A week into my social job hunt and I’m having some interesting conversations.
The online community has been awesome, giving me some great exposure and alerting me to opportunities. So far the lack of a physical CV has not hindered me, but I accept that it is early days. I won’t write too much about what is happening so far, except to say that my new style blog has attracted many views and some interest. The ‘Watch Me Being Interviewed’ page has been particularly useful for anyone interested in knowing more about me.
And one potentially very exciting opportunity has come, slightly from leftfield, yet certainly demanding of my attention!
Once the conversations start, inevitably we talk about my past roles, what I have achieved and where I have added value. That is no different to any interview in any sector I guess. Yet I have always wondered why the importance of the past?
Is previous experience the best indicator of future performance?
On this site, on the ‘Living CV’ that I have tried to create, I do talk about the past…but then I also want to give a strong indication of where I am at the moment and where I would want to go in future. And that may not always be directly relevant to where I’ve been.
These thoughts have been given added impetus over the weekend by the ‘removal’ of Roy Hodgson as manager of Liverpool FC. I’m sure that most jobseekers would have looked at this and thought…
They hire the best person they can find, supposedly the best fit for the job, and six months later he’s not capable of doing the job…
Roy Hodgson was hired on past performance. He was the Manager of the Year for last season and seemed a shoe-in for this particular role. Except he wasn’t, because…
Past Performance is Relative
The achievement that got him the Manager of the Year accolade was to take a small, unfashionable club, one that have never won a major trophy, and take them to their first European Final. A really good achievement…but is that the right platform to take on the redevelopment of one of the game’s most successful clubs ever, with numerous trophies and European titles, where there is an expectation of success?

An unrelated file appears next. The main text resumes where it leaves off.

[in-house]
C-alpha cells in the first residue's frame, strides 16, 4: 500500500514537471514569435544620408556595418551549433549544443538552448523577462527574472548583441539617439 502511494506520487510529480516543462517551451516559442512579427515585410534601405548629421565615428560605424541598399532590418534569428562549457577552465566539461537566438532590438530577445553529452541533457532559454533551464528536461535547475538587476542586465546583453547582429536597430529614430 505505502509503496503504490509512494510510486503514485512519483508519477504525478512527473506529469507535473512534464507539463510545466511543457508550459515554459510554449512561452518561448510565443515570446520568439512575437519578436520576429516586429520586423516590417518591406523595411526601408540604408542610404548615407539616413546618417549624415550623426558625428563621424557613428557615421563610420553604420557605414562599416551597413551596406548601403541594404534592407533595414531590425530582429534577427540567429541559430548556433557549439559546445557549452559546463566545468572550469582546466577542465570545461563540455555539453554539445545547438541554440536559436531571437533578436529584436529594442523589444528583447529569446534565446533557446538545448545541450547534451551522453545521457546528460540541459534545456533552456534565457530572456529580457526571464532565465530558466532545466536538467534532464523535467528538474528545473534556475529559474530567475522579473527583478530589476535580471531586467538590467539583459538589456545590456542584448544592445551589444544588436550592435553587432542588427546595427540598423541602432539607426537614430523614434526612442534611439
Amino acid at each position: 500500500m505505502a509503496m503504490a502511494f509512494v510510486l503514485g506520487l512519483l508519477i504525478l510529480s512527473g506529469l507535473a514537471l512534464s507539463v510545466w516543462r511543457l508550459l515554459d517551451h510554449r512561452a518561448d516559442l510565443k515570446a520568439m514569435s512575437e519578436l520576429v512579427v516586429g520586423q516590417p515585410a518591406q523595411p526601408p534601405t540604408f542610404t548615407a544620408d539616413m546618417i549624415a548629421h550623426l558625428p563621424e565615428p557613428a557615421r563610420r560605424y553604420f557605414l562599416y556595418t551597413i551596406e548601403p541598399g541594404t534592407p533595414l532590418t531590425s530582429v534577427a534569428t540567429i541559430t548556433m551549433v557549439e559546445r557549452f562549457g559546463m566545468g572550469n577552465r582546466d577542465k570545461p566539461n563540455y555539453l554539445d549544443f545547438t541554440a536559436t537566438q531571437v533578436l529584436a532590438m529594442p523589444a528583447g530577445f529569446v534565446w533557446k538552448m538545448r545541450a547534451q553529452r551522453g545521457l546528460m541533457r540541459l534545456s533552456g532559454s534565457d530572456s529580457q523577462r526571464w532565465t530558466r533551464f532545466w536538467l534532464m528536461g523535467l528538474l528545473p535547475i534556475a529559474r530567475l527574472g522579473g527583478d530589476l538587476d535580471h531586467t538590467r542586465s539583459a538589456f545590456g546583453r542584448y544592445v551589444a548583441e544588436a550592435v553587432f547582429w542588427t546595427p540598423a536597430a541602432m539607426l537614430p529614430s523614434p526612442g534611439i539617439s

Realistically no…but then many did think he was the best man for the job. They completely overlooked the different cultures, structures, expectations and standards of another workplace.
So when I talk to people about what I’ve done and what I’ve achieved, I also like to put them into context, and see how they would relate to the company that I’m talking to. And I also want to talk about where I’m at and where I want to go, how my skills may be able to complement the structures, processes, aims and goals of another business.
What are your experiences? Have you ever hired the wrong person based on past performance…or taken the wrong job because the goals and expectations didn’t suit your strengths?
6 thoughts on “Past Performance is Relative”
I am glad you wrote this post Mervyn. Basing selection process strictly on past experience of an applicant is wrong. It is not the past jobs which will prove his/her capabilities to take a new role, but rather what the candidate has to say about his/her potential now. Question is what you can bring to the organization and how would you like to make a positive contribution towards your new job. It is not simple shifting of all previous experience into this new one. It is also about what you have never done but have it in your repertoire anyway.